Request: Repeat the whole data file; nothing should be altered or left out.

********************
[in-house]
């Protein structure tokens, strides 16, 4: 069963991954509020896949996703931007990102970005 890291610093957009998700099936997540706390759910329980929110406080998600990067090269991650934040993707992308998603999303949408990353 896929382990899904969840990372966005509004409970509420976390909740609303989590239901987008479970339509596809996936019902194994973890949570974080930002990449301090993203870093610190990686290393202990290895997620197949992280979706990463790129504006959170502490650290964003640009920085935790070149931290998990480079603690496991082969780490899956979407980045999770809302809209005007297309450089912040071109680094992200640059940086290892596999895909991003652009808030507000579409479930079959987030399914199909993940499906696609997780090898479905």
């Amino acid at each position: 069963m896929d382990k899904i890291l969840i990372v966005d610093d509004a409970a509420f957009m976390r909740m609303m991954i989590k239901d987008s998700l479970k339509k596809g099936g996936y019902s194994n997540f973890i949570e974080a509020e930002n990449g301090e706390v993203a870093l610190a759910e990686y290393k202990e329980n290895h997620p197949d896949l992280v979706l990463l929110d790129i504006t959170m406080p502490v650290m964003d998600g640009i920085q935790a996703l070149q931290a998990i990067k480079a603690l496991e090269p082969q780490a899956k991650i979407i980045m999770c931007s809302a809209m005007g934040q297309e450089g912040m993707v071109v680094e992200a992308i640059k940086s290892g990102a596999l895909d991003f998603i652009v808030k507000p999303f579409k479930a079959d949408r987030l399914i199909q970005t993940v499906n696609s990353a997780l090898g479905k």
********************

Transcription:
[in-house]
């Protein structure tokens, strides 16, 4: 069963991954509020896949996703931007990102970005 890291610093957009998700099936997540706390759910329980929110406080998600990067090269991650934040993707992308998603999303949408990353 896929382990899904969840990372966005509004409970509420976390909740609303989590239901987008479970339509596809996936019902194994973890949570974080930002990449301090993203870093610190990686290393202990290895997620197949992280979706990463790129504006959170502490650290964003640009920085935790070149931290998990480079603690496991082969780490899956979407980045999770809302809209005007297309450089912040071109680094992200640059940086290892596999895909991003652009808030507000579409479930079959987030399914199909993940499906696609997780090898479905």
């Amino acid at each position: 069963m896929d382990k899904i890291l969840i990372v966005d610093d509004a409970a509420f957009m976390r909740m609303m991954i989590k239901d987008s998700l479970k339509k596809g099936g996936y019902s194994n997540f973890i949570e974080a509020e930002n990449g301090e706390v993203a870093l610190a759910e990686y290393k202990e329980n290895h997620p197949d896949l992280v979706l990463l929110d790129i504006t959170m406080p502490v650290m964003d998600g640009i920085q935790a996703l070149q931290a998990i990067k480079a603690l496991e090269p082969q780490a899956k991650i979407i980045m999770c931007s809302a809209m005007g934040q297309e450089g912040m993707v071109v680094e992200a992308i640059k940086s290892g990102a596999l895909d991003f998603i652009v808030k507000p999303f579409k479930a079959d949408r987030l399914i199909q970005t993940v499906n696609s990353a997780l090898g479905k």